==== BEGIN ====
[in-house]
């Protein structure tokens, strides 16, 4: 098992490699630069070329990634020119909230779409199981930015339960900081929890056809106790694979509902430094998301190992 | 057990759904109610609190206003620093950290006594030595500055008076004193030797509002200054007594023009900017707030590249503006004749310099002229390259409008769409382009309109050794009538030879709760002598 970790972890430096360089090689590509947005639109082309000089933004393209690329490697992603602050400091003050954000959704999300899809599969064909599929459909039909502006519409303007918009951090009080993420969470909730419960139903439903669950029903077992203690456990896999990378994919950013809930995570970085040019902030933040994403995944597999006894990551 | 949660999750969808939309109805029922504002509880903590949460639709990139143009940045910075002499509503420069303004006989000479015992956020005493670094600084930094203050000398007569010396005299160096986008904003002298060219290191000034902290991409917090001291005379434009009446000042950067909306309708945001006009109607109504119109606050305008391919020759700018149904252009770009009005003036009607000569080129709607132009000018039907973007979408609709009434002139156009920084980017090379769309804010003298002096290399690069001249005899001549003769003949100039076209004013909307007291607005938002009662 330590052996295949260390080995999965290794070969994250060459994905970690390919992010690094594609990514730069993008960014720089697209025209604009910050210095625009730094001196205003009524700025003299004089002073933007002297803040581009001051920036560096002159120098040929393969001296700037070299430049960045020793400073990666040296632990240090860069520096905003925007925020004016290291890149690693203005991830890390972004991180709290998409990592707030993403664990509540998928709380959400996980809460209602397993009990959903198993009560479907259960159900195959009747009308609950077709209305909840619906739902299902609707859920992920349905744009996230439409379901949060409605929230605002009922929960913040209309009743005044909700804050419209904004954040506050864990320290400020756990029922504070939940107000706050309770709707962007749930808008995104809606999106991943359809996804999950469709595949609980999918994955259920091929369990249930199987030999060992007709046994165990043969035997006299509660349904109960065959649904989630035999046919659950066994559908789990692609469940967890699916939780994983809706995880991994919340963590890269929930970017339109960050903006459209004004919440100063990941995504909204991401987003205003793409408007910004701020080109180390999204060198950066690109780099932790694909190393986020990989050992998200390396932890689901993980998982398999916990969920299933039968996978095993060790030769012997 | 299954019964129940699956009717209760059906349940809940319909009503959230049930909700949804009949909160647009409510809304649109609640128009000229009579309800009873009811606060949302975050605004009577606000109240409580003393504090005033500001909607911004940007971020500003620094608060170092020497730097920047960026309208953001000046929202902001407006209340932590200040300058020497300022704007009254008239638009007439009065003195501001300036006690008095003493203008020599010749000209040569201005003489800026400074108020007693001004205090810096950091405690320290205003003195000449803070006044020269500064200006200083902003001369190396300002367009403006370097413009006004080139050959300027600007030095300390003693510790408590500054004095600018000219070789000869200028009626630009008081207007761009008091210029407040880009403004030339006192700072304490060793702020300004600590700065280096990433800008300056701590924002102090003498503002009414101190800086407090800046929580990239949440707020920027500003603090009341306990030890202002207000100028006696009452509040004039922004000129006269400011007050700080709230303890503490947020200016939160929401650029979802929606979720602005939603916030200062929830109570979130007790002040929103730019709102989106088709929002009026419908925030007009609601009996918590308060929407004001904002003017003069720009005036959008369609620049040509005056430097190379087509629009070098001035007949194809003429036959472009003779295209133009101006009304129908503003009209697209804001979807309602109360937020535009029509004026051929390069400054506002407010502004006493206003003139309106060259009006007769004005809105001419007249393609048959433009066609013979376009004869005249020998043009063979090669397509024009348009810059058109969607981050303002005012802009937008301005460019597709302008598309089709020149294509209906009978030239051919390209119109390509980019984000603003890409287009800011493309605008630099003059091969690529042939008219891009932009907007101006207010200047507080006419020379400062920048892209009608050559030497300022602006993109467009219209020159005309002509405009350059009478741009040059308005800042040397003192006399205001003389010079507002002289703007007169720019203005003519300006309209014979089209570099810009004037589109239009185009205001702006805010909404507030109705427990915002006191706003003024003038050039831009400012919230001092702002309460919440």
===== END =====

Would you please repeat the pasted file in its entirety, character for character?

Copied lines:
[in-house]
């Protein structure tokens, strides 16, 4: 098992490699630069070329990634020119909230779409199981930015339960900081929890056809106790694979509902430094998301190992 | 057990759904109610609190206003620093950290006594030595500055008076004193030797509002200054007594023009900017707030590249503006004749310099002229390259409008769409382009309109050794009538030879709760002598 970790972890430096360089090689590509947005639109082309000089933004393209690329490697992603602050400091003050954000959704999300899809599969064909599929459909039909502006519409303007918009951090009080993420969470909730419960139903439903669950029903077992203690456990896999990378994919950013809930995570970085040019902030933040994403995944597999006894990551 | 949660999750969808939309109805029922504002509880903590949460639709990139143009940045910075002499509503420069303004006989000479015992956020005493670094600084930094203050000398007569010396005299160096986008904003002298060219290191000034902290991409917090001291005379434009009446000042950067909306309708945001006009109607109504119109606050305008391919020759700018149904252009770009009005003036009607000569080129709607132009000018039907973007979408609709009434002139156009920084980017090379769309804010003298002096290399690069001249005899001549003769003949100039076209004013909307007291607005938002009662 330590052996295949260390080995999965290794070969994250060459994905970690390919992010690094594609990514730069993008960014720089697209025209604009910050210095625009730094001196205003009524700025003299004089002073933007002297803040581009001051920036560096002159120098040929393969001296700037070299430049960045020793400073990666040296632990240090860069520096905003925007925020004016290291890149690693203005991830890390972004991180709290998409990592707030993403664990509540998928709380959400996980809460209602397993009990959903198993009560479907259960159900195959009747009308609950077709209305909840619906739902299902609707859920992920349905744009996230439409379901949060409605929230605002009922929960913040209309009743005044909700804050419209904004954040506050864990320290400020756990029922504070939940107000706050309770709707962007749930808008995104809606999106991943359809996804999950469709595949609980999918994955259920091929369990249930199987030999060992007709046994165990043969035997006299509660349904109960065959649904989630035999046919659950066994559908789990692609469940967890699916939780994983809706995880991994919340963590890269929930970017339109960050903006459209004004919440100063990941995504909204991401987003205003793409408007910004701020080109180390999204060198950066690109780099932790694909190393986020990989050992998200390396932890689901993980998982398999916990969920299933039968996978095993060790030769012997 | 299954019964129940699956009717209760059906349940809940319909009503959230049930909700949804009949909160647009409510809304649109609640128009000229009579309800009873009811606060949302975050605004009577606000109240409580003393504090005033500001909607911004940007971020500003620094608060170092020497730097920047960026309208953001000046929202902001407006209340932590200040300058020497300022704007009254008239638009007439009065003195501001300036006690008095003493203008020599010749000209040569201005003489800026400074108020007693001004205090810096950091405690320290205003003195000449803070006044020269500064200006200083902003001369190396300002367009403006370097413009006004080139050959300027600007030095300390003693510790408590500054004095600018000219070789000869200028009626630009008081207007761009008091210029407040880009403004030339006192700072304490060793702020300004600590700065280096990433800008300056701590924002102090003498503002009414101190800086407090800046929580990239949440707020920027500003603090009341306990030890202002207000100028006696009452509040004039922004000129006269400011007050700080709230303890503490947020200016939160929401650029979802929606979720602005939603916030200062929830109570979130007790002040929103730019709102989106088709929002009026419908925030007009609601009996918590308060929407004001904002003017003069720009005036959008369609620049040509005056430097190379087509629009070098001035007949194809003429036959472009003779295209133009101006009304129908503003009209697209804001979807309602109360937020535009029509004026051929390069400054506002407010502004006493206003003139309106060259009006007769004005809105001419007249393609048959433009066609013979376009004869005249020998043009063979090669397509024009348009810059058109969607981050303002005012802009937008301005460019597709302008598309089709020149294509209906009978030239051919390209119109390509980019984000603003890409287009800011493309605008630099003059091969690529042939008219891009932009907007101006207010200047507080006419020379400062920048892209009608050559030497300022602006993109467009219209020159005309002509405009350059009478741009040059308005800042040397003192006399205001003389010079507002002289703007007169720019203005003519300006309209014979089209570099810009004037589109239009185009205001702006805010909404507030109705427990915002006191706003003024003038050039831009400012919230001092702002309460919440």